So I sat, adjusted my tripod’s height and set the camera’s settings. I was going to hold the light with my left hand and press the camera shutter with my right hand.
Helmets and life-jackets on, we followed suit
Here we go!
I knew it was going to be tough to shoot inside while moving and shooting in manual mode that too. I didn't want to use flash since I assumed it wouldn't be good for the eyes of the cave's creatures.
But other tourists inside the cave were shooting with the flash on and the guides didn't say anything. So I switched my camera to Auto mode and continued shooting.
It was cool inside the cave
Other boats were making their way back
Kinda looks like car in the distance doesn't it?
Besides the sounds of the cave dwelling fauna, the only echoes one could hear were the cheers of the tourists
The guide would point to many limestone formations that were moulded over hundreds of years into shapes resembling many things. Like these 'dinosaurs'.
Scientists visit the underground river quite often
The 'candle' rock
Spot the horse
There are a lot of birds flying about inside
This is the only 'land mass' we came across
This was something resembling a 'religious' event, but I can't recall what the guide told us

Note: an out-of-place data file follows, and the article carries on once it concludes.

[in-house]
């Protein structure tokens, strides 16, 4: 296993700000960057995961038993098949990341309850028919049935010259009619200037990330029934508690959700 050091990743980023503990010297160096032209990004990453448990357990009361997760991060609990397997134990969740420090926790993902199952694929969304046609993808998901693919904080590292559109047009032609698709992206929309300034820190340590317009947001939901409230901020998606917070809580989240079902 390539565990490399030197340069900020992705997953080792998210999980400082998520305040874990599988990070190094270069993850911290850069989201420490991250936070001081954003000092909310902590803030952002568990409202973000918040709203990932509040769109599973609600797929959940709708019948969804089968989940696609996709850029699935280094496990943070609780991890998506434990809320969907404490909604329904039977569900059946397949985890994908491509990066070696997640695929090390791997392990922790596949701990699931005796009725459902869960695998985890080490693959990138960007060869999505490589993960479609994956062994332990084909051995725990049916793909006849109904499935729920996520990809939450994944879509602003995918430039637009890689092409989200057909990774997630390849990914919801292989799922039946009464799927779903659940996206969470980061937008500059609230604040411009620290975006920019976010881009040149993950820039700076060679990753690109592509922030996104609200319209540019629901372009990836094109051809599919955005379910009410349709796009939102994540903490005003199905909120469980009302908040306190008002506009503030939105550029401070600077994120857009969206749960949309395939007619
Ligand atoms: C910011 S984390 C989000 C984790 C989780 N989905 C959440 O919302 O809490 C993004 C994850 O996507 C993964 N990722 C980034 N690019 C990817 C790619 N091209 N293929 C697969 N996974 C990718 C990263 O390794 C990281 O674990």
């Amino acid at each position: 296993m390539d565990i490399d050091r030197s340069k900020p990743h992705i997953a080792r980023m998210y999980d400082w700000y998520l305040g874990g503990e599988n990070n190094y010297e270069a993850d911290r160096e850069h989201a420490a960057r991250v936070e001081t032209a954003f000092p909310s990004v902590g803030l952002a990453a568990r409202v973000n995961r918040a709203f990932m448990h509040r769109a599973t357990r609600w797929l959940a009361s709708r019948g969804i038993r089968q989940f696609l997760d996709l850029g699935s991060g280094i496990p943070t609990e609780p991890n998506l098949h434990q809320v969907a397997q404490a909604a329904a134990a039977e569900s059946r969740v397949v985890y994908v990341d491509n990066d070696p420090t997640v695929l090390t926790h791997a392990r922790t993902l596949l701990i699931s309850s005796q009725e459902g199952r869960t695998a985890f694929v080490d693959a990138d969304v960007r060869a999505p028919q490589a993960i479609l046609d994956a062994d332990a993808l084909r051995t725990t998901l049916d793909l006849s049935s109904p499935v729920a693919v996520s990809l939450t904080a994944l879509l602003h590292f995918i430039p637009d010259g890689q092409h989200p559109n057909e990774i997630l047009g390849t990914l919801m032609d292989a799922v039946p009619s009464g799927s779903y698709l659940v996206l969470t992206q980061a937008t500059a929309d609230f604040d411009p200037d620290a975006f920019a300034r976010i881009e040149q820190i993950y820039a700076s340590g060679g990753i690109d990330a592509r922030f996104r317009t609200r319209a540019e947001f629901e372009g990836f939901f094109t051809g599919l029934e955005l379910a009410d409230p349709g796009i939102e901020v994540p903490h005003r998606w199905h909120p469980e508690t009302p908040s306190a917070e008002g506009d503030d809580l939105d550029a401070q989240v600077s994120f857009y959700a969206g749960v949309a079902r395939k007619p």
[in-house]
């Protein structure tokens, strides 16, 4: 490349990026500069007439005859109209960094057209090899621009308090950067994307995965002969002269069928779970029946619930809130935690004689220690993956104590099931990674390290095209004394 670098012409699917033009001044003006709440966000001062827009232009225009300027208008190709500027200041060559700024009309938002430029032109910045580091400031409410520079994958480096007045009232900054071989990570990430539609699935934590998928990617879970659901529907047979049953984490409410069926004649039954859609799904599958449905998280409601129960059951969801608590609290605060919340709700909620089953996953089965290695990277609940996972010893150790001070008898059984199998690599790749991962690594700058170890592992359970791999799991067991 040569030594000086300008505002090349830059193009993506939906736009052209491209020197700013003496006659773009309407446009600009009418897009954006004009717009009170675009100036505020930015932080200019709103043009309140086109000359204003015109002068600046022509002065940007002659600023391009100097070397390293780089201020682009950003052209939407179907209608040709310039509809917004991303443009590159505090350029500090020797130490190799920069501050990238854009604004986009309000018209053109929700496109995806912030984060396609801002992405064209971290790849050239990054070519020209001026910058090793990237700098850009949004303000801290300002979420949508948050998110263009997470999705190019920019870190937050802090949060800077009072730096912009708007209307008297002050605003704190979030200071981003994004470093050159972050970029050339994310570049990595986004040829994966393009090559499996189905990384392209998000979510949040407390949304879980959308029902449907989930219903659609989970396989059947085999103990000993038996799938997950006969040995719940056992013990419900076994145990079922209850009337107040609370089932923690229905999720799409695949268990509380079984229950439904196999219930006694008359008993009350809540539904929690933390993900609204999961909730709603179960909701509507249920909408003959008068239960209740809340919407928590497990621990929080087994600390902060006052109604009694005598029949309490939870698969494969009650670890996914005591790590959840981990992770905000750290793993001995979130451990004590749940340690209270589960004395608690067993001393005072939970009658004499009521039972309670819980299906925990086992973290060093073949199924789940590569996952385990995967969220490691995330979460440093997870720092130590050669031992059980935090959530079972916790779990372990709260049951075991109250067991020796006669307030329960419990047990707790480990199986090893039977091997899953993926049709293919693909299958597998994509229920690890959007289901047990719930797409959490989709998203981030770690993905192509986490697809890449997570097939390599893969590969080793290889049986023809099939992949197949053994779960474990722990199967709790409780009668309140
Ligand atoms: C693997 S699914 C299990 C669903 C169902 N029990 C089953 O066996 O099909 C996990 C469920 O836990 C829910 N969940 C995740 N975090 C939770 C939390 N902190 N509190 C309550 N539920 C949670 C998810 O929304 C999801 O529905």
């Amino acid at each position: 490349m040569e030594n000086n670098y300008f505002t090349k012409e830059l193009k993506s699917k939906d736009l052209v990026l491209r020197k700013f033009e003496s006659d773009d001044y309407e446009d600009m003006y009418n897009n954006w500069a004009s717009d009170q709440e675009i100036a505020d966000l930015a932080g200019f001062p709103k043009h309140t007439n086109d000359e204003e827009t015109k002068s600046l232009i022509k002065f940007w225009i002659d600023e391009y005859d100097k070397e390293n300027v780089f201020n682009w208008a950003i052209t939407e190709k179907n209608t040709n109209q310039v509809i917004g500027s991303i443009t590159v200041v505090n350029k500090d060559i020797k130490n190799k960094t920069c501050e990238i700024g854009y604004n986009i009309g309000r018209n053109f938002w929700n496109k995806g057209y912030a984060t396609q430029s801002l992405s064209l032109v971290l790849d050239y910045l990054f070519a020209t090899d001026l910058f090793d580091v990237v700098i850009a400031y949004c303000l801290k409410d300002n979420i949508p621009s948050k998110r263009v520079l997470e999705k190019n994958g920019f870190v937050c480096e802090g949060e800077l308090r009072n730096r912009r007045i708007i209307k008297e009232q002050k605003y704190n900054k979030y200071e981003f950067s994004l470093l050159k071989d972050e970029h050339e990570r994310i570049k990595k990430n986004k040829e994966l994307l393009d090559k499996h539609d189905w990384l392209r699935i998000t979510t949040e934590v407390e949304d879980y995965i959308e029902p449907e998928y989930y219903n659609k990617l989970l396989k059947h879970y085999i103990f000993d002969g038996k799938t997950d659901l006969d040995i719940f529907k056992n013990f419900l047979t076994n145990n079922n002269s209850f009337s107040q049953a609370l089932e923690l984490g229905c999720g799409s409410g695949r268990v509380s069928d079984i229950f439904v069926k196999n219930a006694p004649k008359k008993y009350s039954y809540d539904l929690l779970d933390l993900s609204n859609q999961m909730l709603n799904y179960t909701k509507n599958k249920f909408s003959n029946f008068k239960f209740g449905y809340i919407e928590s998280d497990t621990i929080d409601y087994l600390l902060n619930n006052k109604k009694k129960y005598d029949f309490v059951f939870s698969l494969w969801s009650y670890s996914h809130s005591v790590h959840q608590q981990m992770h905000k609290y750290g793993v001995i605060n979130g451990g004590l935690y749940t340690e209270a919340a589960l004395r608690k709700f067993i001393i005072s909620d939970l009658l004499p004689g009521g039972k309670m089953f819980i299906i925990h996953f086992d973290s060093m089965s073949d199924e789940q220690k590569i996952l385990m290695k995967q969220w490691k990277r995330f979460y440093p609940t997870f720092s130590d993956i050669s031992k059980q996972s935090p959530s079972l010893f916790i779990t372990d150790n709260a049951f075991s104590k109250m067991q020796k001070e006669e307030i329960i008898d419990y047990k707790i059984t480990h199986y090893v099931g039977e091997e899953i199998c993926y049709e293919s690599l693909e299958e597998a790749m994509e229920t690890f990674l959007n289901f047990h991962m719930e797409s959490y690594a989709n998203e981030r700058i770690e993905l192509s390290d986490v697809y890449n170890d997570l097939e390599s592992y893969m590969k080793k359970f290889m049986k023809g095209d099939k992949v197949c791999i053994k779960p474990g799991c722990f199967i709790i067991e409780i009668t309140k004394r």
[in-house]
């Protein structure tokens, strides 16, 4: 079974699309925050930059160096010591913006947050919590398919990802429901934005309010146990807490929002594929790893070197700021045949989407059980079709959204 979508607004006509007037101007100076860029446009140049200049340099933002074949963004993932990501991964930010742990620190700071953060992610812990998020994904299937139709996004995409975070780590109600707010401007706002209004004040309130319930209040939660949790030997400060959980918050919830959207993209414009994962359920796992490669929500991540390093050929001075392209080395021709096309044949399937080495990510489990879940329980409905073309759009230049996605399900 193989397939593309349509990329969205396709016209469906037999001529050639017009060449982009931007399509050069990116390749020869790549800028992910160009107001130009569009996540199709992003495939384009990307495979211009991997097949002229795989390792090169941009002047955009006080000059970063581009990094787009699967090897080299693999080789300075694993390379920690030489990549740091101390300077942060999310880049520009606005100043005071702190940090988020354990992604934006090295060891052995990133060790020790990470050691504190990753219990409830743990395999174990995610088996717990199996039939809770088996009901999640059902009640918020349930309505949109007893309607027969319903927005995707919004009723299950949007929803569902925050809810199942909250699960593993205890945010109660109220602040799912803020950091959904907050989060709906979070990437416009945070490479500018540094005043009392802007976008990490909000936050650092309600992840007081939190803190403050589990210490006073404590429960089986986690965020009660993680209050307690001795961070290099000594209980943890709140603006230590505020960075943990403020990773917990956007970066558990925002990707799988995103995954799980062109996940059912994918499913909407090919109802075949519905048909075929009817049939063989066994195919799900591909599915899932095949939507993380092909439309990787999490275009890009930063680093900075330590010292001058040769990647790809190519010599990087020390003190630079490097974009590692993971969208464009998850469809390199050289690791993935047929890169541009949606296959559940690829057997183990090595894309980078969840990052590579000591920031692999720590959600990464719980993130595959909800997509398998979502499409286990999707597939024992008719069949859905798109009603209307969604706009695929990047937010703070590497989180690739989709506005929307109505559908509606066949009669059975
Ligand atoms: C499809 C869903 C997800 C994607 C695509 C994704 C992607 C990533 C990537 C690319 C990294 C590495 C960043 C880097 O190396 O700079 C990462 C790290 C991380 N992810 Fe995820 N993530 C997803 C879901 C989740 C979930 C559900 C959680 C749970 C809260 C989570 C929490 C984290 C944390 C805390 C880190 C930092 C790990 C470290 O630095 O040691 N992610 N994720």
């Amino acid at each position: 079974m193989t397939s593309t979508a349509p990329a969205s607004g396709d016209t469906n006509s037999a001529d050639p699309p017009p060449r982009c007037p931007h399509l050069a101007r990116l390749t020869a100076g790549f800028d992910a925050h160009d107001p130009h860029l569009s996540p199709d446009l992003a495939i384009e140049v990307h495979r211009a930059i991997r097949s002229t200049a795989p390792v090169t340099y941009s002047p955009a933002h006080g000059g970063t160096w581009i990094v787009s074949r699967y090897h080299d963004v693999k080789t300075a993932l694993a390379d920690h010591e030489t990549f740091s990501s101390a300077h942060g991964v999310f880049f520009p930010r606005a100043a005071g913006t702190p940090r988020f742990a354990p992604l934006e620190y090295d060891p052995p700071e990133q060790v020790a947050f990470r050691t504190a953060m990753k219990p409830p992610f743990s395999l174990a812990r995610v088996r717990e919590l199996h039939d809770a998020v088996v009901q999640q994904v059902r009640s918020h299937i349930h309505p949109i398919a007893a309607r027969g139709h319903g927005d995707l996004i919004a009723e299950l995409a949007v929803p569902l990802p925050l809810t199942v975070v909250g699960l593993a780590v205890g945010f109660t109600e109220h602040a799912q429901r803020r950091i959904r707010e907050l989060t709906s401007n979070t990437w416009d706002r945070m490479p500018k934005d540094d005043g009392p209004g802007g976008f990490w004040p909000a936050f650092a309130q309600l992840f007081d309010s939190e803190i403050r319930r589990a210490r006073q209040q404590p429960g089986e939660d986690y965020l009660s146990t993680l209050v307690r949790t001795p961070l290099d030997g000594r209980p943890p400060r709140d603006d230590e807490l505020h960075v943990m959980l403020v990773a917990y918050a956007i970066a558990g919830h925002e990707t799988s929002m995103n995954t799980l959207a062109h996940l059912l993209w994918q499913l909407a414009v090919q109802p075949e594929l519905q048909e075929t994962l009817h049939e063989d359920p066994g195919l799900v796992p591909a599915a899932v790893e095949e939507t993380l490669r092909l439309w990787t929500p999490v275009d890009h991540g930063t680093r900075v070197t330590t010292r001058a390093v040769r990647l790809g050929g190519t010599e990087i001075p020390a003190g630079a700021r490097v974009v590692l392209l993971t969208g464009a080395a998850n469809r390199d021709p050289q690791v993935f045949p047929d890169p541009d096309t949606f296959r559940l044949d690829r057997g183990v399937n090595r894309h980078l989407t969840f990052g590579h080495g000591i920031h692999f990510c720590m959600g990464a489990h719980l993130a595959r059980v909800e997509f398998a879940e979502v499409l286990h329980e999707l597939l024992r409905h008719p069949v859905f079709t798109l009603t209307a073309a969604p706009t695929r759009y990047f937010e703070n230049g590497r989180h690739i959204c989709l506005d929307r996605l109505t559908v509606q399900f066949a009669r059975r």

There were many more object-shaped rock formations
We had reached the end point for tourists. Even though the underground river is the 8.2 km (5 miles) long, only a kilometre is allowed to tourists. To go beyond that, you need a special permit.
The boat turned around
Because I was holding the torch lamp, these big bugs were all over me. I had no idea what they were, but they made my position all the more uncomfortable.
This was a 'face' rock
Swallow birds, lots of them inside
Past the candle rock again
I don't remember if I took this shot because the guide told us it resembled Jesus' face
Yes, the boat went in between these rocks
After nearly half an hour inside the cave...
..."light at the end of the tunnel"
Here we go...
The boat dropped us back to the banks where I collected my bag from the counter. Going inside the subterranean river is my second cave experience on this trip, the first being back in Sagada last week. I truly enjoyed this though! The above photos were just a few of the 140 shots I totally took from inside. 30 minutes went by really quickly and you don’t even realize it took that long until you look at your watch. I wondered what the remaining 7 kilometres must be like.
Walked back towards the boats
Our tour group gathered and headed back to our boat
Everytime I see islands like this, I'm reminded of LOST (man, I miss that TV show!)
Yes, our boat would go through these rocks as well
Don't know if the boat drivers do it as a challenge